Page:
Seawater Greenhouses Produce Tomatoes in the Desert
According to the World Health Organization, about 20 percent of the world’s people live in regions that don’t have enough water for their needs. With the global population increasing by 80 million each year, a third of the planet will likely face water shortages by 2025. This looming water crisis is inextricably linked to food production because agriculture accounts for 70 percent of all fresh water used, and obtaining irrigation water in arid regions has serious environmental impacts. Drilling wells can deplete groundwater, and desalination is energy-intensive and leaves behind concentrated brine.
The Seawater Greenhouse, however, provides what may be an economical and sustainable way of producing fresh water and crops in hot, dry regions near the ocean. Marco Goldschmied, president of the Royal Institute of British Architects, said in 2000,“The Seawater Greenhouse is a truly original idea which has the potential to impact on the lives of millions of people living in water-starved areas around the world.”
A seawater greenhouse produces crops year-round in hot dry areas using only seawater and sunlight. Tomatoes, cucumbers, peppers, lettuce, strawberries, herbs—anything that can be grown in traditional greenhouses—can be grown in seawater greenhouses. The award-winning technology, invented by Seawater Greenhouse Ltd. founder Charlie Paton, was inspired by the natural water cycle where seawater heated by the sun evaporates, cools to form clouds, and returns to earth as precipitation.
The humidification and de-humidification that result from differences in temperature between surfaces heated by the sun and cold water from the sea are the keys to the seawater greenhouse system.
Seawater is pumped into pipes in the greenhouse and is trickled down over the first evaporator, a large spongy honeycomb-like surface. As air is drawn through the honeycomb and into the greenhouse by fans, it is cooled by the seawater and becomes more humid. The cool humid air creates favorable growing conditions for the greenhouse crops. At the back of the greenhouse, the cool air is drawn through a second evaporator containing seawater that has been heated by the sun in the ceiling pipes. The air then becomes hot and humid to the saturation point. When the hot humid air meets an array of vertical pipes containing cold seawater, fresh water condenses (just like hot steamy air in your shower condenses on the cooler mirror and tile surfaces). The fresh pure water is then piped to a storage container and used to irrigate the crops.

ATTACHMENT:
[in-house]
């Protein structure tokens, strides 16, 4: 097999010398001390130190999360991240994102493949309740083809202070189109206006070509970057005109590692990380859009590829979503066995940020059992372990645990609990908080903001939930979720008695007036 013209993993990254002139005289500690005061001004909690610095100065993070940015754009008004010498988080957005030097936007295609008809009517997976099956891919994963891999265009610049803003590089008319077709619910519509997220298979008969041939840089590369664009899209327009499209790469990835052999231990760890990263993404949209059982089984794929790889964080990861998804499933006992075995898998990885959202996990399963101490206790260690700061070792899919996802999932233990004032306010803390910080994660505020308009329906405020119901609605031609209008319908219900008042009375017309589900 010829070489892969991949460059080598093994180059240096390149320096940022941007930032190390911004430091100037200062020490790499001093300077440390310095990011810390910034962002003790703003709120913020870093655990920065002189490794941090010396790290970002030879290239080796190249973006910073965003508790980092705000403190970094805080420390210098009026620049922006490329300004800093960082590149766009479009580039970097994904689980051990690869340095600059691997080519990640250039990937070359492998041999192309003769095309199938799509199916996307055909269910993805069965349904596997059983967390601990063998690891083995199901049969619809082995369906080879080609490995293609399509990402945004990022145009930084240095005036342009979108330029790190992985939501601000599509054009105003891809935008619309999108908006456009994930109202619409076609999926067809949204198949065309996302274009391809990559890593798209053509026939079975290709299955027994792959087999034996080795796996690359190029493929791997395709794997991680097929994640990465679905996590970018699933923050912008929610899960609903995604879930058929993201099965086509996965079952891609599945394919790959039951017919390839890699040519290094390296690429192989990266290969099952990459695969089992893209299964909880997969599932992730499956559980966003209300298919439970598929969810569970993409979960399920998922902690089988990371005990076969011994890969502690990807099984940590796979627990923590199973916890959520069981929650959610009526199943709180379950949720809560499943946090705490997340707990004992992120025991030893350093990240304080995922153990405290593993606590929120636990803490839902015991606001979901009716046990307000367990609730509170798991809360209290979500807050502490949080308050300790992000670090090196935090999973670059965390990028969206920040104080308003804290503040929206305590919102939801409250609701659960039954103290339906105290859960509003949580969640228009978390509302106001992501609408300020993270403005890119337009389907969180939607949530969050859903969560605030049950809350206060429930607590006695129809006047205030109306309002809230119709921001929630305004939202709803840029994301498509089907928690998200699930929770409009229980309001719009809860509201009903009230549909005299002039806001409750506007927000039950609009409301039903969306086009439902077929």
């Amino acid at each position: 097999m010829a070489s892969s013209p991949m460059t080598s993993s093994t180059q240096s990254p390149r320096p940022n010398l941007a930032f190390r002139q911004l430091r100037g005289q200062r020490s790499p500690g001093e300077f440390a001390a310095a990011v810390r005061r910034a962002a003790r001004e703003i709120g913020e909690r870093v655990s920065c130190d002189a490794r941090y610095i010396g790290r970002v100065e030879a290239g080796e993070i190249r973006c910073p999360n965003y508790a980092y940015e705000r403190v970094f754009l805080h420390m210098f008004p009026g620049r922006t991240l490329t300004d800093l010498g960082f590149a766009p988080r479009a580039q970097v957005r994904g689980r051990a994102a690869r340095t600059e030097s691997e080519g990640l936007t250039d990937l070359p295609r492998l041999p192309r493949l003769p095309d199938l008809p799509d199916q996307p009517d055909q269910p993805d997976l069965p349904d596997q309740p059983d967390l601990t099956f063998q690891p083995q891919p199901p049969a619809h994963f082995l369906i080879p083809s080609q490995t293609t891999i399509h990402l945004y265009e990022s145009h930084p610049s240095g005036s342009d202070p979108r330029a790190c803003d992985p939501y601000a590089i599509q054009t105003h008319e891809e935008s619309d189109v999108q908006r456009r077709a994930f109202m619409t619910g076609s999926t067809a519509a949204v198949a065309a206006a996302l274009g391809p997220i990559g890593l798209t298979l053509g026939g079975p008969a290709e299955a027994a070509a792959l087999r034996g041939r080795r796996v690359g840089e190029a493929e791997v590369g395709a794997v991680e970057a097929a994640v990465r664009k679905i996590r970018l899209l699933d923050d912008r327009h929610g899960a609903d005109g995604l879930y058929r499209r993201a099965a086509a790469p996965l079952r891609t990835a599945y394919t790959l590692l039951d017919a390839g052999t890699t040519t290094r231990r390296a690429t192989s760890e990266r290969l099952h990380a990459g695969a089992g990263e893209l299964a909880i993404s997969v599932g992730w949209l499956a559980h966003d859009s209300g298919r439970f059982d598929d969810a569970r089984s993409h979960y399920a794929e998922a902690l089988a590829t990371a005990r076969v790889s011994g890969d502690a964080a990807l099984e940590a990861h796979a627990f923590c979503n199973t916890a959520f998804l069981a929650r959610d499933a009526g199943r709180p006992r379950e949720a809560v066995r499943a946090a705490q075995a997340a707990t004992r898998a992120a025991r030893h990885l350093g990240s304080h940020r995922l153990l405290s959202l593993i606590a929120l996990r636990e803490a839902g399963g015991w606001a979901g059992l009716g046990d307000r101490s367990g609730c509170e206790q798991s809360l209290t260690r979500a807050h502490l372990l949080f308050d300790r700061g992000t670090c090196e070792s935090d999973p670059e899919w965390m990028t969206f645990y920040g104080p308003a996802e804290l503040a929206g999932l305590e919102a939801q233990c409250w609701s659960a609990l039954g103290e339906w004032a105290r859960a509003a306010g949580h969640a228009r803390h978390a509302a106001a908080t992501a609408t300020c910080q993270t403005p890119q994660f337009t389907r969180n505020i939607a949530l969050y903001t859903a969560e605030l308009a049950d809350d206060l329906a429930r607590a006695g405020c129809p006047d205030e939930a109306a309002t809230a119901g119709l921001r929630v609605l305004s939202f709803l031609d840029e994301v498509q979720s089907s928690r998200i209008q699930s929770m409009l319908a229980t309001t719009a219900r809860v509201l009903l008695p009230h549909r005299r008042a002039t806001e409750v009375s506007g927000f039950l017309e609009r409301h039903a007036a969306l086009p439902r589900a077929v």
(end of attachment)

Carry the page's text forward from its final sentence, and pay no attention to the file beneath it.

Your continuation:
The sustainable system is clean, efficient, and elegant in its design. The greenhouse control system, pumps and fans are powered by electricity produced completely by solar power. The honeycomb evaporator filters out pollen and pests that are killed by the saline water so the greenhouse doesn’t need much pesticide. Nutrients harvested from the brine are pumped back into the irrigation system to fertilize the crops, and the rest of the salt is made into gourmet salt crystals that Seawater Greenhouse Ltd. sells.
Because the greenhouse produces its own fresh water, and uses no fossil fuels or pesticides, its operating costs are 10 to 25 percent less than those of a traditional greenhouse. Its fixed costs are 10 to 15 percent less because it doesn’t need to purchase cooling, heating, or desalination equipment, and because it is usually built on cheap land where little can grow.
Seawater greenhouse technology works best in arid regions by the sea, and near consumer markets so crops can be easily transported. Areas of Europe such as Crete, France, Greece, Italy, Portugal and Spain; California and Mexico in North America; large parts of China, India, Pakistan and Turkey in Asia; and much of Australia, the Middle East and northern Africa, are good candidates for seawater greenhouse projects.